The growth of megacities and mega-urban areas is likely to engulf some of the world's most productive farmlands by 2030, a new study finds Black station / Flickr

Some of the world's most productive farmlands will be eaten up by expanding megacities and mega-urban regions by 2030, scientists say.

The projected expansion will add pressure to food production systems, particularly in Asia and Africa, according to a study published in the journal PNAS.

About 2% of global croplands are likely to go by 2030, compared with figures from 2000, the study finds. That figure may not sound like a great deal, but over the same period the world's population is projected to grow to 8.5 billion, an increase of about 40% compared with 2000.

To make matters worse, the cropland that's projected to be lost is some of the best in the world, so losing just 2% of it translates to about 3–4% less crops.

"We would expect peri-urban land to be more fertile than average land, as mankind tends to settle where crops can be produced," study author Felix Creutzig of the Mercator Research Institute on Global Commons and Climate Change in Berlin, told the Guardian.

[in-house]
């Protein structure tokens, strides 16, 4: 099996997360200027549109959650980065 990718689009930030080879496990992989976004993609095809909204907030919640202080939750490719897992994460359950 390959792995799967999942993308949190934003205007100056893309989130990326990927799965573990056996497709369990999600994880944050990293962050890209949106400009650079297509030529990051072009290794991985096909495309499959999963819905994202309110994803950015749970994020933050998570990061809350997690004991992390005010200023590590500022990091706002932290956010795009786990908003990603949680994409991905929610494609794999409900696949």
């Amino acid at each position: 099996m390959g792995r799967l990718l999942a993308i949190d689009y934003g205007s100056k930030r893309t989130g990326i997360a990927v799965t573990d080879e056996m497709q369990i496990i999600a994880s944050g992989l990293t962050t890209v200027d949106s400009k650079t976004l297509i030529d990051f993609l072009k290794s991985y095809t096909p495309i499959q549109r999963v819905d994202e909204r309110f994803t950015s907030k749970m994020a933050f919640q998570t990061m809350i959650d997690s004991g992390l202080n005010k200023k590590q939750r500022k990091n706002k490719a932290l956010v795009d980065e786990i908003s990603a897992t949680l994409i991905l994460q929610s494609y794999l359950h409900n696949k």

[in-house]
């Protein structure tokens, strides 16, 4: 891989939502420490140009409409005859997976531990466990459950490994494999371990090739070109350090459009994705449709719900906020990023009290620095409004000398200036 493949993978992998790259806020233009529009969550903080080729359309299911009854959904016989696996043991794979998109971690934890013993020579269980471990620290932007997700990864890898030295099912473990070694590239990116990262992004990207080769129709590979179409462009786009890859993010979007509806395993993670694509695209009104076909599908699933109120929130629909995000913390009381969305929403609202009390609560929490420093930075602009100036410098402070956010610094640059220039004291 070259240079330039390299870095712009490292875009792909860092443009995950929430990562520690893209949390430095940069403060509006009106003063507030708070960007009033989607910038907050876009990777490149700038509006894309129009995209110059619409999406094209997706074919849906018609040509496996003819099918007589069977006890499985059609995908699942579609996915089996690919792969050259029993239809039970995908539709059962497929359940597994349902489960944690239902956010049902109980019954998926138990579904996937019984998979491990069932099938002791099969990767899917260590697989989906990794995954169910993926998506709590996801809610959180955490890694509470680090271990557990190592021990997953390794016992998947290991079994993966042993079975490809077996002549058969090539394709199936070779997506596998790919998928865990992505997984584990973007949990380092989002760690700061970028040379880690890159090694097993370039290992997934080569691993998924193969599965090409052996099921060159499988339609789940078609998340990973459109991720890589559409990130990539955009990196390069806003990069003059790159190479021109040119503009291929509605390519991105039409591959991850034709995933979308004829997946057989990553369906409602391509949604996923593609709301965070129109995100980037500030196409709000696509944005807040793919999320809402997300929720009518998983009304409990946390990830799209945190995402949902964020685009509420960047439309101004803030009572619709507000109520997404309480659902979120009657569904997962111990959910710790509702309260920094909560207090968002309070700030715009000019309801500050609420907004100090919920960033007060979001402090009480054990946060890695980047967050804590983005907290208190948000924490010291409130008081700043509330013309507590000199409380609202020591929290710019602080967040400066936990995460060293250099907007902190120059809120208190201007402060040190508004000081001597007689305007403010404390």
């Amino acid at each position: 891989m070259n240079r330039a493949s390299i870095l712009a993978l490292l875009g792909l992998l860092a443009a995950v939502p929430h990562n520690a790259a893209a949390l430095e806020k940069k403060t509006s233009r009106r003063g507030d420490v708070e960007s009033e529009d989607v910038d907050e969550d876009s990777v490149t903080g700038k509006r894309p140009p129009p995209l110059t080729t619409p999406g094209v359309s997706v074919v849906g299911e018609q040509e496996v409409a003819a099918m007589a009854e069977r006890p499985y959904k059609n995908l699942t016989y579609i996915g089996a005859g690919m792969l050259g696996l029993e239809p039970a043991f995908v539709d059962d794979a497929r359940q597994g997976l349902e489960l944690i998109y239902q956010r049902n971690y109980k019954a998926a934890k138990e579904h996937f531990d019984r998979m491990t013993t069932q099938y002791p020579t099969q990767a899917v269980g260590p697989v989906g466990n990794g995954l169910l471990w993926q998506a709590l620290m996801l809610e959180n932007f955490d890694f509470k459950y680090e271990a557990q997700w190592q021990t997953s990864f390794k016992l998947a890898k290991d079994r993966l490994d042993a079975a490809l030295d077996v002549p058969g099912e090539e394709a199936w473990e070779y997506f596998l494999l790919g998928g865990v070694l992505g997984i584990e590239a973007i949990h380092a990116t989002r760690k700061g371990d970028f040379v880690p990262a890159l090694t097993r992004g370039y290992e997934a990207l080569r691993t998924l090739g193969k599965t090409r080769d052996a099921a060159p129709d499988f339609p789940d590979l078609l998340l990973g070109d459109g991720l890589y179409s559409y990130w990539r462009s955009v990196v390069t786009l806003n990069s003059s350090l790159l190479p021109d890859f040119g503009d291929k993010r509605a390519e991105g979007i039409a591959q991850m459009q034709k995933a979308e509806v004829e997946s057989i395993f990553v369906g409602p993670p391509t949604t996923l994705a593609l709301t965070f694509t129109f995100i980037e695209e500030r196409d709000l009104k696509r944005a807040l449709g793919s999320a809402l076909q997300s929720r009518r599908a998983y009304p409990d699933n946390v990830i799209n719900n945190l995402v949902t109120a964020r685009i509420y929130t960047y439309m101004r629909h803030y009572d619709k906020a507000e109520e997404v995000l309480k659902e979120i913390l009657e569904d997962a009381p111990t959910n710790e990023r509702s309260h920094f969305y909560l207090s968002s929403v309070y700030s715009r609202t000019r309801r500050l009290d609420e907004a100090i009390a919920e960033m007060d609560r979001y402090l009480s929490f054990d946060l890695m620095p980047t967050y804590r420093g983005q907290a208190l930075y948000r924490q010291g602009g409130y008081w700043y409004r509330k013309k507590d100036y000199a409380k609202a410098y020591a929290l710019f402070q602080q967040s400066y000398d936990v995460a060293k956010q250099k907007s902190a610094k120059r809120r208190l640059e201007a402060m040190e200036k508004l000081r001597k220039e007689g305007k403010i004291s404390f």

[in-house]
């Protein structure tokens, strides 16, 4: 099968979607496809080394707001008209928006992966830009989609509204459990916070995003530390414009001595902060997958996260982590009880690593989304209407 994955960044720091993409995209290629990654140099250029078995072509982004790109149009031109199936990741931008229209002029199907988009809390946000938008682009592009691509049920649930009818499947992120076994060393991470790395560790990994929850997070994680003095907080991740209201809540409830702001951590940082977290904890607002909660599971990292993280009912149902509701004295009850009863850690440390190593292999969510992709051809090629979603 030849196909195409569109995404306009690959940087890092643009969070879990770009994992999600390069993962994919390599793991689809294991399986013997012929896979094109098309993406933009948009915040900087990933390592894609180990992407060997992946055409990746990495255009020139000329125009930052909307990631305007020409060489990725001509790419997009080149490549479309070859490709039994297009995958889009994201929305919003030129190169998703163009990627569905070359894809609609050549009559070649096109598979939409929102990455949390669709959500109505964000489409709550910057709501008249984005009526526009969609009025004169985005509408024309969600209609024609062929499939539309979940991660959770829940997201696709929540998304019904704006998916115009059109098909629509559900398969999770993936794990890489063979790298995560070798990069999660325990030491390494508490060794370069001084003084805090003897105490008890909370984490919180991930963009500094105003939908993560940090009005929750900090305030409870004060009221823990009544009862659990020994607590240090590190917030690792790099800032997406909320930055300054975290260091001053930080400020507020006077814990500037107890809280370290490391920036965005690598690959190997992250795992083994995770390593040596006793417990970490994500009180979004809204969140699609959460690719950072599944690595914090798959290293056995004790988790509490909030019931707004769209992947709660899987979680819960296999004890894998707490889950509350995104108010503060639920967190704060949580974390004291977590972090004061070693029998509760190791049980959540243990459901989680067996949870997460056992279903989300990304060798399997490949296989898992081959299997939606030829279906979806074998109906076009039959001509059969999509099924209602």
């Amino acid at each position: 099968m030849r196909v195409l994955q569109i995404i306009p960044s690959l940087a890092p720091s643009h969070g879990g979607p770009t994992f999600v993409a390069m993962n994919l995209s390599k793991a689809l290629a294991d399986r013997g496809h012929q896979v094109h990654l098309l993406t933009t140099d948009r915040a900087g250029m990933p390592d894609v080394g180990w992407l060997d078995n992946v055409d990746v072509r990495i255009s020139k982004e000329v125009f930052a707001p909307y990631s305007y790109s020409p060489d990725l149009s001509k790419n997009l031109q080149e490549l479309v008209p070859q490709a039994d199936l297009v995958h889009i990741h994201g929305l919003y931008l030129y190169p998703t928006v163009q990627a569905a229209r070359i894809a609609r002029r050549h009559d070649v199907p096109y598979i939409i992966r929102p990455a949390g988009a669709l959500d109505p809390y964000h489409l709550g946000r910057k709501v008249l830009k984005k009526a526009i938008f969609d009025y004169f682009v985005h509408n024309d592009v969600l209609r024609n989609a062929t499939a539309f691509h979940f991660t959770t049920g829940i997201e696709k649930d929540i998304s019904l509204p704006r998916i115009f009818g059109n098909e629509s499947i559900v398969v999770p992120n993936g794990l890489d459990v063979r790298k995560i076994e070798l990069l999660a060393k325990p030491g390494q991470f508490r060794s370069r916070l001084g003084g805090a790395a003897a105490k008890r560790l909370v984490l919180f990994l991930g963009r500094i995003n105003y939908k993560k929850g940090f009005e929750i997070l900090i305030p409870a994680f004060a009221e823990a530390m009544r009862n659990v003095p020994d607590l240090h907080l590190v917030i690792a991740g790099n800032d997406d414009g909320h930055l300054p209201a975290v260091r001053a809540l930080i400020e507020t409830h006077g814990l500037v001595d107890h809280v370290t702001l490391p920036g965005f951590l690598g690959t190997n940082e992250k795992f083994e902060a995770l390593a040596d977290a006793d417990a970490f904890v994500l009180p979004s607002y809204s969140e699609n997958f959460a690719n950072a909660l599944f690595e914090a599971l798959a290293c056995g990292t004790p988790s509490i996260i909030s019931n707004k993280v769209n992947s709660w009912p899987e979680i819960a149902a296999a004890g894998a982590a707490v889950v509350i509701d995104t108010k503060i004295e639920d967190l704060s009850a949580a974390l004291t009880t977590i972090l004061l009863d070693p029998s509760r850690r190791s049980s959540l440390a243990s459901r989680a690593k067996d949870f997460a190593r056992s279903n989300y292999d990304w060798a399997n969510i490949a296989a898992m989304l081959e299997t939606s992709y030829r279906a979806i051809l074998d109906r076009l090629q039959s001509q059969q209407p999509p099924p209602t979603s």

"However, we were ignorant about the magnitude of this effect."

Much of the farmland surrounding urban areas is very fertile, leading to a disproportionate loss of food productivity when it is urbanised. Richard Walker / Flickr

The bulk of the loss – about 80% – is expected to happen in Asia and Africa, with countries including China, Japan, India, Bangladesh, Indonesia and Egypt seeing the greatest losses.

The change in land use is also likely to have knock-on effects on food production systems. As the land around urban areas is gradually swallowed up by cities, smallholders face bearing the brunt of the loss.

As urban areas grow, the trend towards larger supermarkets and fewer independent local food suppliers is predicted to continue, with food supply chains increasingly skewed towards large-scale intensive agriculture.

Perhaps counterintuitively, one place where smallholders might survive, Creutzig said, is within megacities themselves.

"Urban agriculture is of course utterly insufficient to feed the urban population, but it is very important to maintain local supply chains and provide livelihoods and subsistence for urban farmers," he said.